Wood said reading the email was shocking and stressful, especially since she had to quickly plan when to make the six-hour drive back to campus. Because she’s unsure of when she will return, she said she will pick up any items that she can fit in her car along with essentials like medications and toiletries. 

“Prior to this announcement, I had been holding on to a sliver of hope that my Southern Miss story wasn’t over yet and that I would be able to see my friends and say goodbye. This is truly heartbreaking for me because now I have to return home to Florida, and I don’t know when I will see anyone again,” Wood said.

While some out of state students had to plan when to make the drive home, international students like Bianca Montiel are wondering where they will go due to federal travel restrictions.

Blackwell said the housing department has been communicating with the International Student and Scholars Office regularly. 

“Certainly, international students’ situations, in some respects, can be more complicated than domestic students because of the international nature of the crisis,” he said.

Montiel, a Southern Miss resident and freshman athletic training major from Argentina, said dealing with stress has been hard. She’s been talking to her family every day, often multiple times, to talk about the coronavirus’ impact in the United States and Argentina.

“I’m worried, not just for me, but for all my family back home and all the friends I made here,” she said. “Also,  I’m a part of the cross country and track and field teams, and our season is already canceled. That plus the fact that I cannot go home and now we have to deal with the online classes—sometimes it seems like everything is going bad.”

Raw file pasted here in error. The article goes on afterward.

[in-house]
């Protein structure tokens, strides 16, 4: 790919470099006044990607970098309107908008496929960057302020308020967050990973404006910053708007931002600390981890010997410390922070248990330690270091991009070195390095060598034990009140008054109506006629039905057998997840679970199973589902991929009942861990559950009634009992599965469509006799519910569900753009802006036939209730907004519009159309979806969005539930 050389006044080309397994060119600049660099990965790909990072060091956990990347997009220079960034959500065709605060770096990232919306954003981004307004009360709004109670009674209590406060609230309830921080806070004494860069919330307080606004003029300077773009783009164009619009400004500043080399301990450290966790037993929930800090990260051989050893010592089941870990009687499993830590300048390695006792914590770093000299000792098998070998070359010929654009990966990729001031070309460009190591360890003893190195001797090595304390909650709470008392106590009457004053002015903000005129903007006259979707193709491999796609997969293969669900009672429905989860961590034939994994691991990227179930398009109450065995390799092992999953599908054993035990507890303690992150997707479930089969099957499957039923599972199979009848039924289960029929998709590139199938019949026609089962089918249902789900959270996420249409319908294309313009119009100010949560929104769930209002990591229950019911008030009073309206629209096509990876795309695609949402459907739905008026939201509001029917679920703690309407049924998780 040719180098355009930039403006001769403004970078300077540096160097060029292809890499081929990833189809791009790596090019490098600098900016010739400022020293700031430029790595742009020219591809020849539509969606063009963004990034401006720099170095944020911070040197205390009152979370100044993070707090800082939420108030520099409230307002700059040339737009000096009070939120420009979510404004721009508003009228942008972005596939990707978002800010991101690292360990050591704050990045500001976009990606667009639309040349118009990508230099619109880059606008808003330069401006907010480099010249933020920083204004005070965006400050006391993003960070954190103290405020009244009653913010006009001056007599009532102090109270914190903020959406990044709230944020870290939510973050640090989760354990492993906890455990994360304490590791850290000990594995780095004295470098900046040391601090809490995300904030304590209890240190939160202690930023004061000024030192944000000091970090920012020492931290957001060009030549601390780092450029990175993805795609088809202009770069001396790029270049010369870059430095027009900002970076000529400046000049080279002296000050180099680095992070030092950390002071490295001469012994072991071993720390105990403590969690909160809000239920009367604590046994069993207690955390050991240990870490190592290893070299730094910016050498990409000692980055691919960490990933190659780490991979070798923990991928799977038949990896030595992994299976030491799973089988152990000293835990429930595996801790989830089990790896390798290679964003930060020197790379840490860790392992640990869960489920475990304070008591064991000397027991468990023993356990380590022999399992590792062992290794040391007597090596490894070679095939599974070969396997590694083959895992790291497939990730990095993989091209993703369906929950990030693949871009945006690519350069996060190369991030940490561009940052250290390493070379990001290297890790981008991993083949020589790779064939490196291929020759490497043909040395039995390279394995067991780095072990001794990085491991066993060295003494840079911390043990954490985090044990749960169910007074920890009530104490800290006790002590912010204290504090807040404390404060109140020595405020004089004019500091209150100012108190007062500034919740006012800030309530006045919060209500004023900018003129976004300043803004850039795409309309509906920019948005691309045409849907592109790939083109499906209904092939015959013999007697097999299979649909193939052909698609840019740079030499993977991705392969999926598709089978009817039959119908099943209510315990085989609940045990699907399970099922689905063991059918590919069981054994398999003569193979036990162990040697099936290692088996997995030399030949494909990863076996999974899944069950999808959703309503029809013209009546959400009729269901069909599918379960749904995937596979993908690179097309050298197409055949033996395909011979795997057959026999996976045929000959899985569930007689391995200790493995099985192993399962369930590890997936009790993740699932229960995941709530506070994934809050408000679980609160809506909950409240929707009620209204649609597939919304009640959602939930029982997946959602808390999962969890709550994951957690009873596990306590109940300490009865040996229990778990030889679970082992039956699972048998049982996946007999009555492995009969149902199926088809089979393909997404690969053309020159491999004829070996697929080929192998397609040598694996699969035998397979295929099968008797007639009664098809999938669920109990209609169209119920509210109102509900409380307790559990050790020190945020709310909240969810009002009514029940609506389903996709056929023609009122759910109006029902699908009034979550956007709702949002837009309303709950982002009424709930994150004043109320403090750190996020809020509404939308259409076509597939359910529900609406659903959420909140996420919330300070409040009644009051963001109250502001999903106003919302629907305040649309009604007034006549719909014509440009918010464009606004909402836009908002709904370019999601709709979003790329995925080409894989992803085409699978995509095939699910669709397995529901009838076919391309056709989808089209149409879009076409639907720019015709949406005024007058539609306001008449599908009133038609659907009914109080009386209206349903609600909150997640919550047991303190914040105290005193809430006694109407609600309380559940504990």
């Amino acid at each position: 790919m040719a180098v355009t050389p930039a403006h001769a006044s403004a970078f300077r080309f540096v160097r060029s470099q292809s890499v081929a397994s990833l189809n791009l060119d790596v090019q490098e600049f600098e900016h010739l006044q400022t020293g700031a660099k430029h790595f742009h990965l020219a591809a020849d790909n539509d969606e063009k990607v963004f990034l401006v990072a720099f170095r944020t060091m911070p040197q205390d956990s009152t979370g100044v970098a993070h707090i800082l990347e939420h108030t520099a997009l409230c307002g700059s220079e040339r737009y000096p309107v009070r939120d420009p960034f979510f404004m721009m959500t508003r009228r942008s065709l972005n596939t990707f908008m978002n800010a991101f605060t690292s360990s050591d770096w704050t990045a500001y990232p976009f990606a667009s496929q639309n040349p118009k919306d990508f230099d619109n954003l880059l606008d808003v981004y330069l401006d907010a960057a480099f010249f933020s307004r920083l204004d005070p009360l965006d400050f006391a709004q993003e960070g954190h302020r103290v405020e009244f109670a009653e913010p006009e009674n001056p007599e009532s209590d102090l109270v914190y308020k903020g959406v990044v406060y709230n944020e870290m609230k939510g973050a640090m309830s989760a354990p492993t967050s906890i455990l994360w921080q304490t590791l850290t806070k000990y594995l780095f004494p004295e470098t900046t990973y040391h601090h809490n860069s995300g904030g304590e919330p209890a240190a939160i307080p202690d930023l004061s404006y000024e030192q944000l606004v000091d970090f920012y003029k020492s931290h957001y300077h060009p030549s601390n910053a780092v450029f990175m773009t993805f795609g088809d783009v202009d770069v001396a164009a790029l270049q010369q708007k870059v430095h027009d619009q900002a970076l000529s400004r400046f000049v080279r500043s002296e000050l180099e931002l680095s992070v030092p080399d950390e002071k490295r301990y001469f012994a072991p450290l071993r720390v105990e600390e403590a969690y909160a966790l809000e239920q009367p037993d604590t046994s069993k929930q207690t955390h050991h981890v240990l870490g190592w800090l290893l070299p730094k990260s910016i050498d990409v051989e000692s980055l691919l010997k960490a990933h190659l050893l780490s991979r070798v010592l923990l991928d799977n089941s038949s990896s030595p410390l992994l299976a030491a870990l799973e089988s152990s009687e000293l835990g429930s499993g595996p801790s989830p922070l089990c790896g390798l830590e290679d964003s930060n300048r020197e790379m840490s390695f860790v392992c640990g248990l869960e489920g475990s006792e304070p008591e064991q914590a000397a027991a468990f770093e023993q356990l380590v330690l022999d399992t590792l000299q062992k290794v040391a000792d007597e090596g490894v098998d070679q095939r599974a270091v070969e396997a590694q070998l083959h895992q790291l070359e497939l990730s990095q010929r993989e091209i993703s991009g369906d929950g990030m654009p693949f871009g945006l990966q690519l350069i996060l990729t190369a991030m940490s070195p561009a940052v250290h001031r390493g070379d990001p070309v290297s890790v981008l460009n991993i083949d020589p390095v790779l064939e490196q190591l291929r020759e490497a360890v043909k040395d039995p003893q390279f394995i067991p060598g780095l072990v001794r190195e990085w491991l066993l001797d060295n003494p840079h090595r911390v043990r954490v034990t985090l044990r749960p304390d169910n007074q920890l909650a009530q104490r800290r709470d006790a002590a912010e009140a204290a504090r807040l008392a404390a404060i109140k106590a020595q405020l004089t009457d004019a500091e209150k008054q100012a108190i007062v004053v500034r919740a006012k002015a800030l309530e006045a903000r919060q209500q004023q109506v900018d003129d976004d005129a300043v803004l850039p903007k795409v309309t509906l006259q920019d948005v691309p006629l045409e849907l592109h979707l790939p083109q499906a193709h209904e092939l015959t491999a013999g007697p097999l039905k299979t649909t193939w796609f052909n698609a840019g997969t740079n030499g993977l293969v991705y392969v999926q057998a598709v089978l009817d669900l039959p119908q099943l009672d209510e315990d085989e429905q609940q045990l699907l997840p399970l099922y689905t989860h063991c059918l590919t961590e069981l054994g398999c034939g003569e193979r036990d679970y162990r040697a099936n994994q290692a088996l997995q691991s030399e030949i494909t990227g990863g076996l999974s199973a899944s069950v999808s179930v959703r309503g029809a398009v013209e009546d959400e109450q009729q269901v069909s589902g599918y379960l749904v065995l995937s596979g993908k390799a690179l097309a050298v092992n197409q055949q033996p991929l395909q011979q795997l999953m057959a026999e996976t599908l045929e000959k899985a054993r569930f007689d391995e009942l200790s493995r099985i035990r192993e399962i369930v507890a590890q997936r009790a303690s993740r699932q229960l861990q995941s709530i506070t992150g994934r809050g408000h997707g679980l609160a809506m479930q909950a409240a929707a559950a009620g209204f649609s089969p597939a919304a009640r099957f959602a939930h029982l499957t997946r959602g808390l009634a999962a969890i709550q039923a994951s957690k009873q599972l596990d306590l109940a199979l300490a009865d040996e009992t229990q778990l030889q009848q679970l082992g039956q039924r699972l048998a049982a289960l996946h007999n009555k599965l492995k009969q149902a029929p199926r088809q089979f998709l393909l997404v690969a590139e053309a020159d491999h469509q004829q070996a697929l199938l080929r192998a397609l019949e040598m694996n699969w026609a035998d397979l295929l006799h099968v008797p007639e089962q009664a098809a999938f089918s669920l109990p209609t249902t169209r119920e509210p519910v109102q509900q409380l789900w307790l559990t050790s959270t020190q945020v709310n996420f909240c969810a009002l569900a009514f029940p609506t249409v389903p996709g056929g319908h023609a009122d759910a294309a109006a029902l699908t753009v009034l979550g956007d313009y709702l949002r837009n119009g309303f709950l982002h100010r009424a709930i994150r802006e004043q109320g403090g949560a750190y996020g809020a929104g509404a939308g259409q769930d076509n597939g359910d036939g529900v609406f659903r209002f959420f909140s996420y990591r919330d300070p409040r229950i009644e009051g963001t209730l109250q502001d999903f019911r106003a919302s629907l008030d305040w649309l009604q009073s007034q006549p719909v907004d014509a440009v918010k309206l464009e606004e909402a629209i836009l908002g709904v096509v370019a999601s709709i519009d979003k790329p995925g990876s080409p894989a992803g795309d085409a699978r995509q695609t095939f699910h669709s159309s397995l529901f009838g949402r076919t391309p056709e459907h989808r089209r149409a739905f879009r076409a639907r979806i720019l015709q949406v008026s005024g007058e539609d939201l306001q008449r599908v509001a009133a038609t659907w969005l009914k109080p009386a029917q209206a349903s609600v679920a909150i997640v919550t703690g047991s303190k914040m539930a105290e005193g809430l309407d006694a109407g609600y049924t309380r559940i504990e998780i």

After spending all of Monday night talking to her roommate, who is also an international student, to discuss housing options, Montiel said they’re still uncertain. 

Students and parents have been asking about refunds to their housing and meal plans. In a March 16 update, university officials said the IHL office is looking for guidance from the United States Department of Education regarding partial refunds, but have not said anything definitive since then. 

Senior public relations major Makayla Crane has been reaching out to the university about receiving a refund for her meal plan in their Facebook comments. If the school doesn’t issue a statement when classes resume Monday, she said she plans on reaching out to the school directly.

Crane said it’s not fair for students to not get what they’re paying for.

“I work my butt off and live paycheck to paycheck to pay for schools and to pay my bills. Not to be dramatic, but I can’t just lose my money,” she said. 

Blackwell said Southern Miss will communicate details on all COVID-19 related updates as soon as they become available.

“We’re being forced to think about lots of issues that we have never had to think about. Previous emergencies that USM has had to respond to, for example, tropical storms and tornadoes, weather related closings, we’ve responded appropriately. But in those kinds of situations. You know when the emergency passed, we got to fixing whatever needed to be fixed. In the case of coronavirus and the COVID-19 spread, we don’t know at this time when it’s going to be completely safe for students. . . . But we want our students’ safety to be the most important aspect of our response,” Blackwell said.

Ehlers, after emailing her proper documentation, had her housing request approved Thursday morning. As she waits for her coronavirus test results, she is quarantined in her dorm room. 

“I am relieved I won’t be driving three hours possibly spreading the virus,” she said. 

Students who cannot pick up their essential belongings by Friday at 9 a.m. can request an appointment using the Appointment Express Form.

For coronavirus updates from the university, visit www.usm.edu/covid-19/index.php.

March 28 Update: Ehlers’ test came back negative.